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Discussion Starter #1
Has anyone here upgraded from Ad-Aware 2008 Free to Ad-Aware Anniversary Edition Free and if so, what are your impressions?

Every time you start 2008 Free the nag screen to upgrade pops up and I'm just wondering if there is any noticeable improvement. I notice that the size of the install file for the Anniversary Edition is approximately twice that of 2008 so I assume this also means much more bloat as well.

Thanks.
 

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I have used the various freeware versions of Ad-Aware as a secondary anti-spyware program since 2000 but finally uninstalled it last night.

It has steadily increased in size...and bloat...over the years offering more "features" but less functionality, in my opinion.

Not to fault it, but Ad-Aware never really found anything on my systems anyway, but false-positives and [generally] benign tracking cookies --- which are easily disposed of through other means.

It bothered me that, on my system setup anyway, the Ad-Aware Anniversary Edition Free version would keep adding a Scheduled Task to check for updates even after disabling the auto-update option within the program. As well, the actual updater would consistently hangup after downloading the defintions and, after updating or during scans, the program would overwhelm the memory on my computer freezing it temporarily.

The Ad-Aware Anniversary Edition Free version installs a number of additional related programs that are useless/inactive unless you opt for a paid version. Furthermore, the program did not uninstall cleanly and required additional manual cleanup.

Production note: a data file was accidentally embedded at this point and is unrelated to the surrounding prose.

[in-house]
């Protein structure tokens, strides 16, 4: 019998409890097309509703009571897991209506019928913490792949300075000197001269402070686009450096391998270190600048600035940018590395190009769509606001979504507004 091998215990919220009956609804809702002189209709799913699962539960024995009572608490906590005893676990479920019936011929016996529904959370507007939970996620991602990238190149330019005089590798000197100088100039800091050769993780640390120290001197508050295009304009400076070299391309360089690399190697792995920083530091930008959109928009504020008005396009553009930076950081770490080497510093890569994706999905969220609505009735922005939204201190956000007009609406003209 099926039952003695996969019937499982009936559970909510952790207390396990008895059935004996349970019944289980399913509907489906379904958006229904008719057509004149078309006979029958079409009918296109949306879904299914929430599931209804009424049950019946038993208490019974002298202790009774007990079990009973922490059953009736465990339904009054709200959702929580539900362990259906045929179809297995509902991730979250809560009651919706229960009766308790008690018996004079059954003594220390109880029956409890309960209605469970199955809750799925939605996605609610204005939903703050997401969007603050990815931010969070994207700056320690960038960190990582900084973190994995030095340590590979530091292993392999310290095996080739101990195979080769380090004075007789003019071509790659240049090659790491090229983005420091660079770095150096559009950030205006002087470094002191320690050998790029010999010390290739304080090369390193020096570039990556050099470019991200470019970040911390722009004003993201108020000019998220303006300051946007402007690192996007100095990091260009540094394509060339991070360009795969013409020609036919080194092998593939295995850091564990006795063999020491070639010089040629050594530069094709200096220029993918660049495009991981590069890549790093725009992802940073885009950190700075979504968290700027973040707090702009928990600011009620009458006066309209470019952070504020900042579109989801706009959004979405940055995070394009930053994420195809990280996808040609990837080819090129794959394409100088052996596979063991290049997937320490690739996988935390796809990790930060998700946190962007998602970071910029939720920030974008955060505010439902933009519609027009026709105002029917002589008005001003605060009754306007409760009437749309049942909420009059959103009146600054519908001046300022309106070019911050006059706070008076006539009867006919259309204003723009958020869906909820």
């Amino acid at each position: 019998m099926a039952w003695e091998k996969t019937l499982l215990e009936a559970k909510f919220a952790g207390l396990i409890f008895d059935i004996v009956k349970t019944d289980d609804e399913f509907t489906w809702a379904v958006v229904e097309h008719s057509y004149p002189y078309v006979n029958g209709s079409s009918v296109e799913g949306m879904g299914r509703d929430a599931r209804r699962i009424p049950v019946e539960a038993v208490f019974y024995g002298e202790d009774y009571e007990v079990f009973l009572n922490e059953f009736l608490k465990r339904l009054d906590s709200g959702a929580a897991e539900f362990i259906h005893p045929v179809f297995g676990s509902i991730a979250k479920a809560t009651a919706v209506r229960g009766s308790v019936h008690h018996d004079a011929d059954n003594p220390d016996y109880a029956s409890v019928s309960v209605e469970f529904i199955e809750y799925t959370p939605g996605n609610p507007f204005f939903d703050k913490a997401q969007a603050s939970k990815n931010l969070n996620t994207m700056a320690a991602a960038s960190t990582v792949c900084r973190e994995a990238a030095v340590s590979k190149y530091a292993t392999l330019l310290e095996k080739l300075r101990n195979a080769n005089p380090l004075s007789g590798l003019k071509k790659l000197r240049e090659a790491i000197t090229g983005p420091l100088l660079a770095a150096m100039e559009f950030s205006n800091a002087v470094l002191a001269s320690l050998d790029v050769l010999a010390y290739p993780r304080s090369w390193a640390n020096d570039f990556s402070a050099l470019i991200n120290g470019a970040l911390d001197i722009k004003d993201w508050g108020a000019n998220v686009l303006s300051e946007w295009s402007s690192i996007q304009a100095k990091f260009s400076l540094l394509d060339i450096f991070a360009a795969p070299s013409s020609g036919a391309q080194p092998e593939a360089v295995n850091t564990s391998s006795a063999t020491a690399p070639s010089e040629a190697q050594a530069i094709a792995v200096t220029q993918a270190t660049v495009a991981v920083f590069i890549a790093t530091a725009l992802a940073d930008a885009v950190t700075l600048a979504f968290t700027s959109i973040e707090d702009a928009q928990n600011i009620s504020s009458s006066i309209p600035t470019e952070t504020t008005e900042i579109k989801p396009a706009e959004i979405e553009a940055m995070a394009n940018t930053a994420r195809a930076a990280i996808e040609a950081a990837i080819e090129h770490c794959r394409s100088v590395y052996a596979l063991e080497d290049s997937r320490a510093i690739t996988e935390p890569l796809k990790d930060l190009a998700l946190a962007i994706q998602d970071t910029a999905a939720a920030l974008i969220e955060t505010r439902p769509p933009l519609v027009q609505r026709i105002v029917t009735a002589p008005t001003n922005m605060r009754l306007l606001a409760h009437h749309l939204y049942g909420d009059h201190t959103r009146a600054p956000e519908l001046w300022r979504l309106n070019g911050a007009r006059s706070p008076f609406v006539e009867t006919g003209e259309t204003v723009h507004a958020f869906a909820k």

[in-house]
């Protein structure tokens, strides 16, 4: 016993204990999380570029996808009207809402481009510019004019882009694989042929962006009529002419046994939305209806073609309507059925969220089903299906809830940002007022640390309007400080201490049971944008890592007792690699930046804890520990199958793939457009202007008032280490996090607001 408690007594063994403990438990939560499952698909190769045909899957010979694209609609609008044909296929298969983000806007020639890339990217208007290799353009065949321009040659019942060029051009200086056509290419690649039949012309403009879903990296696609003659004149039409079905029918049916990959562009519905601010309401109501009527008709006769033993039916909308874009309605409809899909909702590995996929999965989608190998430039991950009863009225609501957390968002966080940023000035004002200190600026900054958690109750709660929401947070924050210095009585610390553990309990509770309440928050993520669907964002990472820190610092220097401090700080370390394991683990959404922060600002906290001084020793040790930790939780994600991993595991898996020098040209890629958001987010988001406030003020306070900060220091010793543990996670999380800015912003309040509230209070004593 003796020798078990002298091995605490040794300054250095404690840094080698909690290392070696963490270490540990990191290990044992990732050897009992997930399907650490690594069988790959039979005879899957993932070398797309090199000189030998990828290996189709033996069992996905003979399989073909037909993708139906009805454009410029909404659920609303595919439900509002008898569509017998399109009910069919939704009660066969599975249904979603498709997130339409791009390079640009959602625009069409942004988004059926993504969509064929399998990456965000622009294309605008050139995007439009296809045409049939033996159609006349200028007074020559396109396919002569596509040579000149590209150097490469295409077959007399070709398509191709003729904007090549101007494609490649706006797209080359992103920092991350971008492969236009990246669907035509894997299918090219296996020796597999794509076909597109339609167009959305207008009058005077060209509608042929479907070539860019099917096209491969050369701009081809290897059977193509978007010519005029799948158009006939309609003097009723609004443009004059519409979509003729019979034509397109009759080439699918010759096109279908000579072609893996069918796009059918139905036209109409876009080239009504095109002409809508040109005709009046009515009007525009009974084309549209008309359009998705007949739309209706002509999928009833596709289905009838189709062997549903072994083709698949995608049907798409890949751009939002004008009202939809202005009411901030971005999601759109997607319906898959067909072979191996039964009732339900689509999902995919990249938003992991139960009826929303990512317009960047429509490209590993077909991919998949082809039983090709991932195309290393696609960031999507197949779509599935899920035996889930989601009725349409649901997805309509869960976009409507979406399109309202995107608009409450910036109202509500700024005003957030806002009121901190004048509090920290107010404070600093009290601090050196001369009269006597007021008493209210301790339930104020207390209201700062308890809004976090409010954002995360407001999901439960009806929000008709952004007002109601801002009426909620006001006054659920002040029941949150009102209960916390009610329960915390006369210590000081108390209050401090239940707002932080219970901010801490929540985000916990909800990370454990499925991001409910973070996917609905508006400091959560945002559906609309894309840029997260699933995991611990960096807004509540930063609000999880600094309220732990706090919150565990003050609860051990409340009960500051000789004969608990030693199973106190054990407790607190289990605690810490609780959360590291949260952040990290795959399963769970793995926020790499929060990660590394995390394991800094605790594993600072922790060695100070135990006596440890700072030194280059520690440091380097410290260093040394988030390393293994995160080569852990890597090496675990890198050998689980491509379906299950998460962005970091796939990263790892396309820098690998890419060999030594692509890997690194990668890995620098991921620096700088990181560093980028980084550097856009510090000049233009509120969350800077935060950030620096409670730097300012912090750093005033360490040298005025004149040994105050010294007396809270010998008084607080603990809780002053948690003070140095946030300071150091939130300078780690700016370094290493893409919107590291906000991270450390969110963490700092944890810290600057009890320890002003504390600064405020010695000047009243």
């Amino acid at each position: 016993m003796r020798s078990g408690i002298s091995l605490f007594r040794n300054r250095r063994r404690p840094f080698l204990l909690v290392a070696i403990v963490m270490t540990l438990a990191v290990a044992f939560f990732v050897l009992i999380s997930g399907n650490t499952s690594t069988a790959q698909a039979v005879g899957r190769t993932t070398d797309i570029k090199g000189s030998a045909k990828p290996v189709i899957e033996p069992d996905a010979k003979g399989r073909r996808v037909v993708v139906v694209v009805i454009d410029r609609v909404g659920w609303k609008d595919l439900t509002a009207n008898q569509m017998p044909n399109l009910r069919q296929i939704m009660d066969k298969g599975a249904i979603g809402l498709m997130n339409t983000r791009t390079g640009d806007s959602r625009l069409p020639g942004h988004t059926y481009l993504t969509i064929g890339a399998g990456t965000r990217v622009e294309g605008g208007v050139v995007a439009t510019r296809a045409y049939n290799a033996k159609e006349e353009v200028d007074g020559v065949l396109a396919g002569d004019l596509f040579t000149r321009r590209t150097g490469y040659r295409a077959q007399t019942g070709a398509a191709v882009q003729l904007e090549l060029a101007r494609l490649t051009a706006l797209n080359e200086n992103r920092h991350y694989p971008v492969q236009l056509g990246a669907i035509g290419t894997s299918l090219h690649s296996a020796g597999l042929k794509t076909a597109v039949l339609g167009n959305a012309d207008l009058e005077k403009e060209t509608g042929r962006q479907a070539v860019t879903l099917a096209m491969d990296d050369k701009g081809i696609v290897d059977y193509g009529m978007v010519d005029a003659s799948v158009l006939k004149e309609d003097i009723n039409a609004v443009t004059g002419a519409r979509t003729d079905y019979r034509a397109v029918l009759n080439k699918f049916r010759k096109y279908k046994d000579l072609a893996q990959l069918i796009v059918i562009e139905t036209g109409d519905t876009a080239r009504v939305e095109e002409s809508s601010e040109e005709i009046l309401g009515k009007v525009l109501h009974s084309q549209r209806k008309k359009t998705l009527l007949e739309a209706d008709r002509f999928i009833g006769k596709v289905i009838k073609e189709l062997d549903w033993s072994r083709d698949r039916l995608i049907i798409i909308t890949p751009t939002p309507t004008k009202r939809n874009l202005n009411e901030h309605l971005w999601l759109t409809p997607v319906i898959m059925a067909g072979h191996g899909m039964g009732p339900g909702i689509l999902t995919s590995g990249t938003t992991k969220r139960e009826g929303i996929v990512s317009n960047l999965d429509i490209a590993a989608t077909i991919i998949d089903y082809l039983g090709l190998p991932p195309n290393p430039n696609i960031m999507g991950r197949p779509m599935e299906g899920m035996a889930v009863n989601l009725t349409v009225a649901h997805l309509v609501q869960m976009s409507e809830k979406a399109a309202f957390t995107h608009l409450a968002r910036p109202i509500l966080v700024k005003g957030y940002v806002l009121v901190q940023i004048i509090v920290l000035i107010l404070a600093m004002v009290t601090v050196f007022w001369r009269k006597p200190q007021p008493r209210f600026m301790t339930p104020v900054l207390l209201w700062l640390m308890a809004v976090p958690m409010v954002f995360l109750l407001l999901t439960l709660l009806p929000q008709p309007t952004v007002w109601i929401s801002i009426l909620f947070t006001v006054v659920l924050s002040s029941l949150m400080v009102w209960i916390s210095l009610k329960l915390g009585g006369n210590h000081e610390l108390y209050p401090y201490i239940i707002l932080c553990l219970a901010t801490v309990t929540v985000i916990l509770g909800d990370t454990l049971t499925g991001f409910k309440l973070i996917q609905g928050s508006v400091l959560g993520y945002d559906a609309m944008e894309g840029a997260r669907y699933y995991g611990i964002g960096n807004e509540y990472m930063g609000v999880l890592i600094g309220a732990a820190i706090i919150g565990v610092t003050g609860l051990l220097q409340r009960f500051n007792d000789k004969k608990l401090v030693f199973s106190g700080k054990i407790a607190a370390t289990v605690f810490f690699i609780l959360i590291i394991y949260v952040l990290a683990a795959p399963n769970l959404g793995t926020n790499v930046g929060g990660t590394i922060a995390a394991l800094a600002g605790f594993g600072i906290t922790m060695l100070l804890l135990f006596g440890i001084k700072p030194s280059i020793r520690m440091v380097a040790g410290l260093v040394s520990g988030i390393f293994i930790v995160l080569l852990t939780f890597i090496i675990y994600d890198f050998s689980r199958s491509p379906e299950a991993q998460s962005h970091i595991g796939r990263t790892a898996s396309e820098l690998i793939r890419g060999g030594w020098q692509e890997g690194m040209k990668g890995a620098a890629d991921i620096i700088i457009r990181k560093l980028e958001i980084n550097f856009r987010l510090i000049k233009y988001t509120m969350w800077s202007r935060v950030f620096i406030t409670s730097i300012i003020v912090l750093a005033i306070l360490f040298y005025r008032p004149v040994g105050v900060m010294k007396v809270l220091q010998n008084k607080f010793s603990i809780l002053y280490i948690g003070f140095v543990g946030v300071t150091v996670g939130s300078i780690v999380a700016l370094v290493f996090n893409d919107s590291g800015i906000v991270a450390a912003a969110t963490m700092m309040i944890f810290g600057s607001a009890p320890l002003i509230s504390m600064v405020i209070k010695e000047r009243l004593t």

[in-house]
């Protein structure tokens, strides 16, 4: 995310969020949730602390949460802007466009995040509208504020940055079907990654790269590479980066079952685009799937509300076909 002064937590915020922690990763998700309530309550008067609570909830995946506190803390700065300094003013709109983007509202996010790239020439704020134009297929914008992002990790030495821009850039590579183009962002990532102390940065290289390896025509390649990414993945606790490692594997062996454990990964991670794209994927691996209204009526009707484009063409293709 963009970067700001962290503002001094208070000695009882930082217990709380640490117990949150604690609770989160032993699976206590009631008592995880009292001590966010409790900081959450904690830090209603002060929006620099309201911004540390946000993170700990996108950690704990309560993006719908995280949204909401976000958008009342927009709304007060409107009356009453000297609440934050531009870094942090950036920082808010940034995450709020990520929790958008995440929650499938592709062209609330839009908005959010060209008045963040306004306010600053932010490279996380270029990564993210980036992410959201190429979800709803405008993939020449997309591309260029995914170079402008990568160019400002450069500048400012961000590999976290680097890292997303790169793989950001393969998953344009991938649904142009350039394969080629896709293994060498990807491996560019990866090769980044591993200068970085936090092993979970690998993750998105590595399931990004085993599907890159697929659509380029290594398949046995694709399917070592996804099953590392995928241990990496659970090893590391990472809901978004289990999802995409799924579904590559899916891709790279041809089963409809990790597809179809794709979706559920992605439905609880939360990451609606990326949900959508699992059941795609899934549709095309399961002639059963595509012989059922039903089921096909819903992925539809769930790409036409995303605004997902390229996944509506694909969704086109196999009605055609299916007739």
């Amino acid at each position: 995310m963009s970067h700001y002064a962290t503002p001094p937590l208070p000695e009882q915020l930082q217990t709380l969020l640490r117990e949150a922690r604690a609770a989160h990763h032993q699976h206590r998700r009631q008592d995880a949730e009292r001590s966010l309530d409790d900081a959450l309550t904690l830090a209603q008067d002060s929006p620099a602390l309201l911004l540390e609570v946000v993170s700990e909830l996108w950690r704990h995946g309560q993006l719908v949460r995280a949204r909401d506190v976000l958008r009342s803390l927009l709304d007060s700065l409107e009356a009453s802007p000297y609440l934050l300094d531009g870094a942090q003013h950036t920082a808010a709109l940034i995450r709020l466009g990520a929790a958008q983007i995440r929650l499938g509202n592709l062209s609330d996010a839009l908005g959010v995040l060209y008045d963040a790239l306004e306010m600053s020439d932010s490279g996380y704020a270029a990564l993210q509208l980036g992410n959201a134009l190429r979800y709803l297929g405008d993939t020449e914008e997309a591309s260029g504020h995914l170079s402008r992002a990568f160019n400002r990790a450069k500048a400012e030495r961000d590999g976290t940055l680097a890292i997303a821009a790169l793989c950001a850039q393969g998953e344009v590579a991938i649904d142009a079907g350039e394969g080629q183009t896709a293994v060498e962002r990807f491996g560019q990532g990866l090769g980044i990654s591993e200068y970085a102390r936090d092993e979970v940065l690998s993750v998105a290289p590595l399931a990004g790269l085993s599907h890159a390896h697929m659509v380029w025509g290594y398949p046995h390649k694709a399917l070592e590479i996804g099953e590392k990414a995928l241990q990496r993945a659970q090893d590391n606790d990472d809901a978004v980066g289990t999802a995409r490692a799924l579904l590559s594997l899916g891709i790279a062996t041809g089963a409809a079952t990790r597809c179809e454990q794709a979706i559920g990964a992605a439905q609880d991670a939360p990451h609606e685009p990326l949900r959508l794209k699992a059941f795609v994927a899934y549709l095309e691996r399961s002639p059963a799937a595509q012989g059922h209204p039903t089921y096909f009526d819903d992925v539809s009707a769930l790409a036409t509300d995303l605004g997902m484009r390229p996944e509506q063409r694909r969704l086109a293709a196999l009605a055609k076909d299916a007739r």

Having said all that, apparently it is a very popular program and others may have a better experience using it. I enjoy playing around with different programs of this type although I really don't need to use them. I have my system fairly well locked down, stay to known sites and don't use P2P, warez or cracks.
 

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Discussion Starter #3
Thank you for your most informative post Exid0r, as this is exactly the kind of info I was looking for. I guess I'll stick with the 2008 Free version until such time as it becomes obsolete. :eek:

I agree about the increased bloat finding its way into the program over the years. For me, Ad-Aware has only ever found benign things too, but I can't recall ever having getting a false positive. I suppose this is a good thing and is due to always making sure I have a fairly secure system. Since I also use Ad-Aware as a secondary anti-spyware program, maybe it's something that's not even required by me any longer.

BTW, does anyone know how to disable the nag screen in 2008 Free?
 

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Discussion Starter #5